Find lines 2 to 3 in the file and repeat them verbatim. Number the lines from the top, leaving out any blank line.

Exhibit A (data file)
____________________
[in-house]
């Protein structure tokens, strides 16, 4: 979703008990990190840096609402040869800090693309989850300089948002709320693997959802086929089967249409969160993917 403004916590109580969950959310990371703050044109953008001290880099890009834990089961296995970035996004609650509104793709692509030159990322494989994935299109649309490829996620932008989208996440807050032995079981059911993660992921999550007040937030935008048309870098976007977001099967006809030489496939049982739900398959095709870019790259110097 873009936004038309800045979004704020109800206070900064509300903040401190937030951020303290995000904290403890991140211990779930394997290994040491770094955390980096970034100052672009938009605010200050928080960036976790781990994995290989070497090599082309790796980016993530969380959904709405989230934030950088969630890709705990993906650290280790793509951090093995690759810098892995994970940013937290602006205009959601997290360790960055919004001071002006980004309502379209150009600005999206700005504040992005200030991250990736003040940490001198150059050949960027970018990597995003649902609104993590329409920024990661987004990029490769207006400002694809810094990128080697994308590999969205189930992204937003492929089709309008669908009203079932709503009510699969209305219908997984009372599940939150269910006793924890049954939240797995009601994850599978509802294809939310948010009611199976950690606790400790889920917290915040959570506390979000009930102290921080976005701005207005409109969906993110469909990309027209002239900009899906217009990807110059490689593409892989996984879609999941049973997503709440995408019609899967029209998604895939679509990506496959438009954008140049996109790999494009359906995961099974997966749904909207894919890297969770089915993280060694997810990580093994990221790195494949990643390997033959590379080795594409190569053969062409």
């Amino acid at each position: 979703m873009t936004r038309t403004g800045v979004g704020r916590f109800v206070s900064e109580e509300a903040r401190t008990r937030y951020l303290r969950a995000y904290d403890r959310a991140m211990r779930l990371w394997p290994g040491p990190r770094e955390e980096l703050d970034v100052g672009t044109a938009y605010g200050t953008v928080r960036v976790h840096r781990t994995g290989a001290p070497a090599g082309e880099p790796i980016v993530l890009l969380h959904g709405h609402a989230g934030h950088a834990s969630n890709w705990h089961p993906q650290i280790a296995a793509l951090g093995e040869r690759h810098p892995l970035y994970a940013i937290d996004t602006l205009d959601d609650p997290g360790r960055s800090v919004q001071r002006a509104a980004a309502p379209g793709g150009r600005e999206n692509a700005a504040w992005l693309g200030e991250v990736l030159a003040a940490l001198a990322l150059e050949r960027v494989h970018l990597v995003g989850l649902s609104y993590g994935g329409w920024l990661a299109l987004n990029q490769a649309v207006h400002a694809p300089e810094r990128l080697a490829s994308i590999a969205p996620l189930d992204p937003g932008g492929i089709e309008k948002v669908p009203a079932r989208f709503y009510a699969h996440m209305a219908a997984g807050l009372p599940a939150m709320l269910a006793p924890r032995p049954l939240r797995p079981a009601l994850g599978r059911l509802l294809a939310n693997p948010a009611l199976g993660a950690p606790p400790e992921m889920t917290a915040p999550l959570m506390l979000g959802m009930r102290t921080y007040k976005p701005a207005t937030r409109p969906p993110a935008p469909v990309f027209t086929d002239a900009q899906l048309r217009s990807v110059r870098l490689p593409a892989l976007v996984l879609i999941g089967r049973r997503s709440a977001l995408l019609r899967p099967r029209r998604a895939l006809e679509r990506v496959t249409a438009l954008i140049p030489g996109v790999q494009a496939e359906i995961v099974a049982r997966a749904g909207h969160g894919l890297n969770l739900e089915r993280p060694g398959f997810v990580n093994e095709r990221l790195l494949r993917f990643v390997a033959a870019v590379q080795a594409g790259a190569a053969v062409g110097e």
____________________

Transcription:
């Protein structure tokens, strides 16, 4: 979703008990990190840096609402040869800090693309989850300089948002709320693997959802086929089967249409969160993917 403004916590109580969950959310990371703050044109953008001290880099890009834990089961296995970035996004609650509104793709692509030159990322494989994935299109649309490829996620932008989208996440807050032995079981059911993660992921999550007040937030935008048309870098976007977001099967006809030489496939049982739900398959095709870019790259110097 873009936004038309800045979004704020109800206070900064509300903040401190937030951020303290995000904290403890991140211990779930394997290994040491770094955390980096970034100052672009938009605010200050928080960036976790781990994995290989070497090599082309790796980016993530969380959904709405989230934030950088969630890709705990993906650290280790793509951090093995690759810098892995994970940013937290602006205009959601997290360790960055919004001071002006980004309502379209150009600005999206700005504040992005200030991250990736003040940490001198150059050949960027970018990597995003649902609104993590329409920024990661987004990029490769207006400002694809810094990128080697994308590999969205189930992204937003492929089709309008669908009203079932709503009510699969209305219908997984009372599940939150269910006793924890049954939240797995009601994850599978509802294809939310948010009611199976950690606790400790889920917290915040959570506390979000009930102290921080976005701005207005409109969906993110469909990309027209002239900009899906217009990807110059490689593409892989996984879609999941049973997503709440995408019609899967029209998604895939679509990506496959438009954008140049996109790999494009359906995961099974997966749904909207894919890297969770089915993280060694997810990580093994990221790195494949990643390997033959590379080795594409190569053969062409």
């Amino acid at each position: 979703m873009t936004r038309t403004g800045v979004g704020r916590f109800v206070s900064e109580e509300a903040r401190t008990r937030y951020l303290r969950a995000y904290d403890r959310a991140m211990r779930l990371w394997p290994g040491p990190r770094e955390e980096l703050d970034v100052g672009t044109a938009y605010g200050t953008v928080r960036v976790h840096r781990t994995g290989a001290p070497a090599g082309e880099p790796i980016v993530l890009l969380h959904g709405h609402a989230g934030h950088a834990s969630n890709w705990h089961p993906q650290i280790a296995a793509l951090g093995e040869r690759h810098p892995l970035y994970a940013i937290d996004t602006l205009d959601d609650p997290g360790r960055s800090v919004q001071r002006a509104a980004a309502p379209g793709g150009r600005e999206n692509a700005a504040w992005l693309g200030e991250v990736l030159a003040a940490l001198a990322l150059e050949r960027v494989h970018l990597v995003g989850l649902s609104y993590g994935g329409w920024l990661a299109l987004n990029q490769a649309v207006h400002a694809p300089e810094r990128l080697a490829s994308i590999a969205p996620l189930d992204p937003g932008g492929i089709e309008k948002v669908p009203a079932r989208f709503y009510a699969h996440m209305a219908a997984g807050l009372p599940a939150m709320l269910a006793p924890r032995p049954l939240r797995p079981a009601l994850g599978r059911l509802l294809a939310n693997p948010a009611l199976g993660a950690p606790p400790e992921m889920t917290a915040p999550l959570m506390l979000g959802m009930r102290t921080y007040k976005p701005a207005t937030r409109p969906p993110a935008p469909v990309f027209t086929d002239a900009q899906l048309r217009s990807v110059r870098l490689p593409a892989l976007v996984l879609i999941g089967r049973r997503s709440a977001l995408l019609r899967p099967r029209r998604a895939l006809e679509r990506v496959t249409a438009l954008i140049p030489g996109v790999q494009a496939e359906i995961v099974a049982r997966a749904g909207h969160g894919l890297n969770l739900e089915r993280p060694g398959f997810v990580n093994e095709r990221l790195l494949r993917f990643v390997a033959a870019v590379q080795a594409g790259a190569a053969v062409g110097e």